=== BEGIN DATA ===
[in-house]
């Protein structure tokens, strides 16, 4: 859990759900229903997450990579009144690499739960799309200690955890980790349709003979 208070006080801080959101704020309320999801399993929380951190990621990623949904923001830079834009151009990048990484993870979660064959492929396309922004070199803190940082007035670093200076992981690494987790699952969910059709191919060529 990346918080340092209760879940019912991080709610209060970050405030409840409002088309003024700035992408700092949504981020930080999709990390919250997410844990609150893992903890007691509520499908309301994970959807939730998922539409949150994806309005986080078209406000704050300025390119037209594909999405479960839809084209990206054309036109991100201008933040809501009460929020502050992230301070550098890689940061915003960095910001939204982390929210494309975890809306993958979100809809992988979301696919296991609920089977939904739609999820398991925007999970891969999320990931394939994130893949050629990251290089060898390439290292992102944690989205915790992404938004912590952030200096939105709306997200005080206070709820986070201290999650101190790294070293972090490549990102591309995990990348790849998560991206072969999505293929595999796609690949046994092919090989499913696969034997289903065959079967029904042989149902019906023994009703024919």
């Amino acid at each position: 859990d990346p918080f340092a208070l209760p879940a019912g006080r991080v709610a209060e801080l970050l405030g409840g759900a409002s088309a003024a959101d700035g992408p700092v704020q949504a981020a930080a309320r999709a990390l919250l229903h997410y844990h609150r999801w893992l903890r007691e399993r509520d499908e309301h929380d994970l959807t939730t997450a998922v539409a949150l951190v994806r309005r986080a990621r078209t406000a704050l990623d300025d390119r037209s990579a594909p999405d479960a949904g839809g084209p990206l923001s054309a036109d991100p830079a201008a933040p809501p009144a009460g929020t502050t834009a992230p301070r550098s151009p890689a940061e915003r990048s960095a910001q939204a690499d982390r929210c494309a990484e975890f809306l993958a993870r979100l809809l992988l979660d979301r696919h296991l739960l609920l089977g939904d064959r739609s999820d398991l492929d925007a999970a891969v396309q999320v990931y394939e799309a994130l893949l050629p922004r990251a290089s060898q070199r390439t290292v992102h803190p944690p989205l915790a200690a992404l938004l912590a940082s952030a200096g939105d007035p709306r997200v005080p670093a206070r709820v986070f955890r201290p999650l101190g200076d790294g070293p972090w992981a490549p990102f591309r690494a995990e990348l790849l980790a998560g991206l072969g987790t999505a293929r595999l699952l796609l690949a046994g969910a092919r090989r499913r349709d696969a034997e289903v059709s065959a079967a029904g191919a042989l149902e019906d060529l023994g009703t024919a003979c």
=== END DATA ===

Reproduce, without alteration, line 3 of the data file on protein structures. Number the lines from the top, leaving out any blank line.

């Amino acid at each position: 859990d990346p918080f340092a208070l209760p879940a019912g006080r991080v709610a209060e801080l970050l405030g409840g759900a409002s088309a003024a959101d700035g992408p700092v704020q949504a981020a930080a309320r999709a990390l919250l229903h997410y844990h609150r999801w893992l903890r007691e399993r509520d499908e309301h929380d994970l959807t939730t997450a998922v539409a949150l951190v994806r309005r986080a990621r078209t406000a704050l990623d300025d390119r037209s990579a594909p999405d479960a949904g839809g084209p990206l923001s054309a036109d991100p830079a201008a933040p809501p009144a009460g929020t502050t834009a992230p301070r550098s151009p890689a940061e915003r990048s960095a910001q939204a690499d982390r929210c494309a990484e975890f809306l993958a993870r979100l809809l992988l979660d979301r696919h296991l739960l609920l089977g939904d064959r739609s999820d398991l492929d925007a999970a891969v396309q999320v990931y394939e799309a994130l893949l050629p922004r990251a290089s060898q070199r390439t290292v992102h803190p944690p989205l915790a200690a992404l938004l912590a940082s952030a200096g939105d007035p709306r997200v005080p670093a206070r709820v986070f955890r201290p999650l101190g200076d790294g070293p972090w992981a490549p990102f591309r690494a995990e990348l790849l980790a998560g991206l072969g987790t999505a293929r595999l699952l796609l690949a046994g969910a092919r090989r499913r349709d696969a034997e289903v059709s065959a079967a029904g191919a042989l149902e019906d060529l023994g009703t024919a003979c």